One key recommendation offered in the report is for the U.S. to prioritize low-cost power over domestic solar-manufacturing jobs. The Energy Department’s SunShot Initiative in 2011 launched an effort to render solar power without subsidies cost-competitive, the report notes, and it has accomplished part of that by setting targets. At its inception, the initiative targeted costs at $0.06/kWh for utility-scale solar, $0.07/kWh for commercial rooftop solar, and $0.09/kWh for residential rooftop solar by 2020. In May 2016, the DOE announced that the solar industry had realized 70% of those cuts. In November 2016, the DOE announced new unsubsidized-cost targets for 2030: $0.03/kWh for utility-scale solar, $0.04/kWh for commercial rooftop solar, and $0.05/kWh for residential solar.
But reducing the cost of solar will require even more research and development spending, as well as a reduction in wasteful spending everywhere across the solar value chain, the report says. It might also require increased international cooperation and significant advances in energy storage and transmission.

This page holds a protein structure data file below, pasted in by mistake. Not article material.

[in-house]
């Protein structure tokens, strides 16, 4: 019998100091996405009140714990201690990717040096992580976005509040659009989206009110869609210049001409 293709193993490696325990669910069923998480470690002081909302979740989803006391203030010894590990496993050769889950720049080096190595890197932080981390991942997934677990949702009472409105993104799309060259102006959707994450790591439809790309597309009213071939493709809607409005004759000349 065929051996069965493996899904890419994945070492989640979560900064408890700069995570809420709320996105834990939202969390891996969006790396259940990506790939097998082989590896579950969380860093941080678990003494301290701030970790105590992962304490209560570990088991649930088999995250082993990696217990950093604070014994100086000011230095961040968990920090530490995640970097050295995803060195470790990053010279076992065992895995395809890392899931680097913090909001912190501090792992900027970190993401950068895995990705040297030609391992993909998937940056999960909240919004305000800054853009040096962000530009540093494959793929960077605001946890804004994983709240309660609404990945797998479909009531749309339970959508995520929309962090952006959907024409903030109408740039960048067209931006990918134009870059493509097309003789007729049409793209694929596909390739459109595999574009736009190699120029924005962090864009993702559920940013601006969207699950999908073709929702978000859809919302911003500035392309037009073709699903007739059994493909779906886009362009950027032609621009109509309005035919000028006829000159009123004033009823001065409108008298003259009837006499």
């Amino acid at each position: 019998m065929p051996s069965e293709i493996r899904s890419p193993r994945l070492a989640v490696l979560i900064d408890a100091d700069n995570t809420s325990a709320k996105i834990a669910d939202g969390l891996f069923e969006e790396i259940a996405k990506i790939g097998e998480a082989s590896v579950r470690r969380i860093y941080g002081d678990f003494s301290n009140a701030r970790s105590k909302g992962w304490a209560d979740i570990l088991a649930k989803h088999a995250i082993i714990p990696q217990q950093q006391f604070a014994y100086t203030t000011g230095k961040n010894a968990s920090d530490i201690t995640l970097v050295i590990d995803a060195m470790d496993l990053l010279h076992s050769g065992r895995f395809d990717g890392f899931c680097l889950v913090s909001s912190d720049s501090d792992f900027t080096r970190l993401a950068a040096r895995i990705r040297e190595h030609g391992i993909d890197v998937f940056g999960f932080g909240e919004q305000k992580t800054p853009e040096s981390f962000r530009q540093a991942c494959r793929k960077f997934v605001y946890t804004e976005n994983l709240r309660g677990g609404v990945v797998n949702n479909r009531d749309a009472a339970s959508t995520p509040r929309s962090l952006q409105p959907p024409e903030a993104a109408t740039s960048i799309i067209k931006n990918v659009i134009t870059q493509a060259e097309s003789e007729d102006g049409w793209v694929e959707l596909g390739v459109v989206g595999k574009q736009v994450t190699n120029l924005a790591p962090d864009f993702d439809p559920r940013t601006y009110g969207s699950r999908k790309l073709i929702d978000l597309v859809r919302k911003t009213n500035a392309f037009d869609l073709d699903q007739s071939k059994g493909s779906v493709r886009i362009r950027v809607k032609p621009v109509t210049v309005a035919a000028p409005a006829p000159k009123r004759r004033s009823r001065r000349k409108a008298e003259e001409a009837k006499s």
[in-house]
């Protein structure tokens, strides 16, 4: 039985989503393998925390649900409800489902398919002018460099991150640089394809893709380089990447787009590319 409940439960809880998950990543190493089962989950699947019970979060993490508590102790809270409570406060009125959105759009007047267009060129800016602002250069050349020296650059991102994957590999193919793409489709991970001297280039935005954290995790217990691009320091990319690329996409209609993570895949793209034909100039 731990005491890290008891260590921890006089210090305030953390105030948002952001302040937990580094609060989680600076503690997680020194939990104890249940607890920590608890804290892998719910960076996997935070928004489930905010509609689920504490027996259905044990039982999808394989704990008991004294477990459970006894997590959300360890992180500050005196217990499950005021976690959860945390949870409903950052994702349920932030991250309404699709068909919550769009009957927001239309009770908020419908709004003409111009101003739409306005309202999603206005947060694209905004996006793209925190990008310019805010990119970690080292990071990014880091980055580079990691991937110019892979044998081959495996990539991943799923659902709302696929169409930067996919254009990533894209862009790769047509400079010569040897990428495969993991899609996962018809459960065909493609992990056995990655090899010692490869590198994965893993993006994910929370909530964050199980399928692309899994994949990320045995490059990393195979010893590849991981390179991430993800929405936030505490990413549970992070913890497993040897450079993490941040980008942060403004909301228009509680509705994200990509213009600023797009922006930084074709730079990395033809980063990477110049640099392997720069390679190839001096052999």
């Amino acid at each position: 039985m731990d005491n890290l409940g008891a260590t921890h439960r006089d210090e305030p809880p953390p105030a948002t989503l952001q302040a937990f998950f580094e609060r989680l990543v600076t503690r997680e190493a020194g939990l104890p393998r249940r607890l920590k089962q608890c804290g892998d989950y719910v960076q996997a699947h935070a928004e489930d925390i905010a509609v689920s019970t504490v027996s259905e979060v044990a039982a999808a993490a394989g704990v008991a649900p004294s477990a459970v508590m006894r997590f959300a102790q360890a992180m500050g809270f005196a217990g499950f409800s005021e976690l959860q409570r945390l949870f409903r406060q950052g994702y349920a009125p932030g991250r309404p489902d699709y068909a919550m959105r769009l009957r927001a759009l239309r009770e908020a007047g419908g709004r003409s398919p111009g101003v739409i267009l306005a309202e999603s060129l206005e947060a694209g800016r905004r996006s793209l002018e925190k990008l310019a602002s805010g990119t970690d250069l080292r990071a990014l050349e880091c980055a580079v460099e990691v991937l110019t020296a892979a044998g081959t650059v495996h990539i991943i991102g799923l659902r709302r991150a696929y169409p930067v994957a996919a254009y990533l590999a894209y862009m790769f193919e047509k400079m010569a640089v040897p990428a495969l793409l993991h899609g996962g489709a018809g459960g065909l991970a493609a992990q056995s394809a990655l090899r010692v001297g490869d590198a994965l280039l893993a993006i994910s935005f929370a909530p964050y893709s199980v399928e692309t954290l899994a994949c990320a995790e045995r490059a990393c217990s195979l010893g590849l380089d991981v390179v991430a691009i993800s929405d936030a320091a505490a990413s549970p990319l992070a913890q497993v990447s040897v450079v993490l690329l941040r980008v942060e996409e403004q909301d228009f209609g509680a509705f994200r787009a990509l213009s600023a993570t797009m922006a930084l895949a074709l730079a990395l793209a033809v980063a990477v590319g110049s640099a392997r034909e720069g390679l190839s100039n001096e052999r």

A second priority, according to the researchers, should be to leverage solar’s globalization. “The United States has much to learn from China about efficient solar manufacturing and about improving the real-world performance of silicon solar cells, the technology that dominates today’s market and that is dominated by China,” it says. But China, too, has much to learn from the U.S. about “next- generation solar technologies and, crucially, about innovative methods of solar finance.”
Scaling up solar power in the U.S. may also require placing a price on carbon, advancing climate policies, achieving “an equitable outcome to intensifying disputes” over net energy metering, and extending tax credits, the report says. Other recommendations include making solar manufacturing a priority and approaching research and development more strategically.
—Sonal Patel, associate editor (@POWERmagazine, @sonalcpatel)